SPRINGFIELD – A measure led by State Senator Mattie Hunter to end hair discrimination in the workplace will be implemented at the start of the new year.

“Hair discrimination has no place in this day and age,” said Hunter (D-Chicago). “As a country, we should be past people missing out on job opportunities because of the way their hair grows out of their head, and this law will provide protections from such discrimination.”

Senate Bill 3616 – also known as the Create a Respectful and Open Workplace for Natural Hair (CROWN) Act – amends the Illinois Human Rights Act to provide that the term “race” includes traits historically associated with race, including, but not limited to, hair texture and protective hairstyles such as braids, locks and twists.

A Dove study uncovered that 80% of African American women felt they needed to switch their hairstyle to align with more conservative workplace standards in order to fit in. The Dove study also noted a bias against Black women with natural hairstyles in job recruitment.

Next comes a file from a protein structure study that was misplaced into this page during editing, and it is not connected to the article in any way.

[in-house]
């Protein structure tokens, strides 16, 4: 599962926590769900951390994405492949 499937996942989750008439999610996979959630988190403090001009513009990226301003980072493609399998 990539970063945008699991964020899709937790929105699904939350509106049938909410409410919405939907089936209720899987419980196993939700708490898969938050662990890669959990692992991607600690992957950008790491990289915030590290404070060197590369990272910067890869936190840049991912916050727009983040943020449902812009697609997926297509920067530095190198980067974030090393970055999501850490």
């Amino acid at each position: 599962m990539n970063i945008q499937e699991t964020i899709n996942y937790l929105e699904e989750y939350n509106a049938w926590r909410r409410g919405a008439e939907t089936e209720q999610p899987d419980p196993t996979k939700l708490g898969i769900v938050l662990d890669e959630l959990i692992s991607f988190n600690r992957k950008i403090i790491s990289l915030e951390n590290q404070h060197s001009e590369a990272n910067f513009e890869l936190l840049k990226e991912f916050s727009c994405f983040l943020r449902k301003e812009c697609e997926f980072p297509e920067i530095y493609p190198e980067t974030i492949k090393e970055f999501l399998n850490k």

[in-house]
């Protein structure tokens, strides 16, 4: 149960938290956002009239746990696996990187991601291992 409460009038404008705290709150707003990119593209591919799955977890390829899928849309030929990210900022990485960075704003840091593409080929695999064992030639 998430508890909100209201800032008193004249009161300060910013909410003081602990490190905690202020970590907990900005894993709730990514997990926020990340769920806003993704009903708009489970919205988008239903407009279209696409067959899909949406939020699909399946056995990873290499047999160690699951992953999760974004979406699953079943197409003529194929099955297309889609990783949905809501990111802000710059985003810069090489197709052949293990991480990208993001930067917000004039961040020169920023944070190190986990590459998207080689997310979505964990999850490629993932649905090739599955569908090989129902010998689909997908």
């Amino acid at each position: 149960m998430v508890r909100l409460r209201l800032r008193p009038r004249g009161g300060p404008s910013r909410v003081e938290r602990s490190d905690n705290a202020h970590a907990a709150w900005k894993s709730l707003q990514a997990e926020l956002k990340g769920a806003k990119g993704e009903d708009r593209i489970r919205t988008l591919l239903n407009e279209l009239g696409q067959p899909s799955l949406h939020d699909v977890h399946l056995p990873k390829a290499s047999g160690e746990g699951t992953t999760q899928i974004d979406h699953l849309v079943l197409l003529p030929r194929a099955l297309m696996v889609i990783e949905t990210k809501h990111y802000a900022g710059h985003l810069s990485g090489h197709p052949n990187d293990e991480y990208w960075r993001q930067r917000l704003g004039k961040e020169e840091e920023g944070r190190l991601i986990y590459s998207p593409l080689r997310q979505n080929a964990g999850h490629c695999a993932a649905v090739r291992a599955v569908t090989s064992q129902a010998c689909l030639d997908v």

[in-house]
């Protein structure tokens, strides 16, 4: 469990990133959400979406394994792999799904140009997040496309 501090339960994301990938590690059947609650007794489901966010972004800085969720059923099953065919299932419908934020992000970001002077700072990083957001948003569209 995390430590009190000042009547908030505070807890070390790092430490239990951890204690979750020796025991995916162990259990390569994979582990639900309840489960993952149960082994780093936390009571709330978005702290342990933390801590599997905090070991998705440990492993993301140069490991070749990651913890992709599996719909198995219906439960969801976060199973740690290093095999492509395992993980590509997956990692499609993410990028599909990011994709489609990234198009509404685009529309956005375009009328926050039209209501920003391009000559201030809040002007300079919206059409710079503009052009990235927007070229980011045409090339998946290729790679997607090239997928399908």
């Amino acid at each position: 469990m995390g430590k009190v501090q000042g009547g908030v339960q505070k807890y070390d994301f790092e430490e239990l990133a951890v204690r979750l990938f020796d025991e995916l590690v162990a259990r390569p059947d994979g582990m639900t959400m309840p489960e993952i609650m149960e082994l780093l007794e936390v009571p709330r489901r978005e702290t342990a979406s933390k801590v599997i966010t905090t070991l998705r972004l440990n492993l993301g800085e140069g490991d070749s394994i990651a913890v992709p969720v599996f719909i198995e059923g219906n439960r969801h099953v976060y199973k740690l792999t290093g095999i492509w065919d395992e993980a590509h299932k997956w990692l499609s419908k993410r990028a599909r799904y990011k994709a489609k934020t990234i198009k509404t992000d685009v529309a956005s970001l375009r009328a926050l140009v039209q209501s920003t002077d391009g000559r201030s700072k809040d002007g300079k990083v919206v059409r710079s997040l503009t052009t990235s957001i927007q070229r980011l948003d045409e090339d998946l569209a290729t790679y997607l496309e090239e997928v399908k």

Black women with natural hairstyles were perceived to be less professional, less competent and less likely to be recommended for a job interview than Black women with straightened hairstyles and white women with either curly or straight hairstyles.

Hair discrimination occurs not only in the workplace, but in schools across the country. The Illinois General Assembly also passed the Jett Hawkins Act in response to a four-year old boy in Chicago who was told his braids violated his private school’s dress code.

“Black people should have the right to be expressive and creative with their hair and not worry about appearing ‘unprofessional’ to others or violating a conduct policy because of it,” Hunter said. “If it is wrong to judge by the color of one’s skin, isn’t it also wrong to judge someone’s natural hair?”

The CROWN Act takes effect Jan. 1.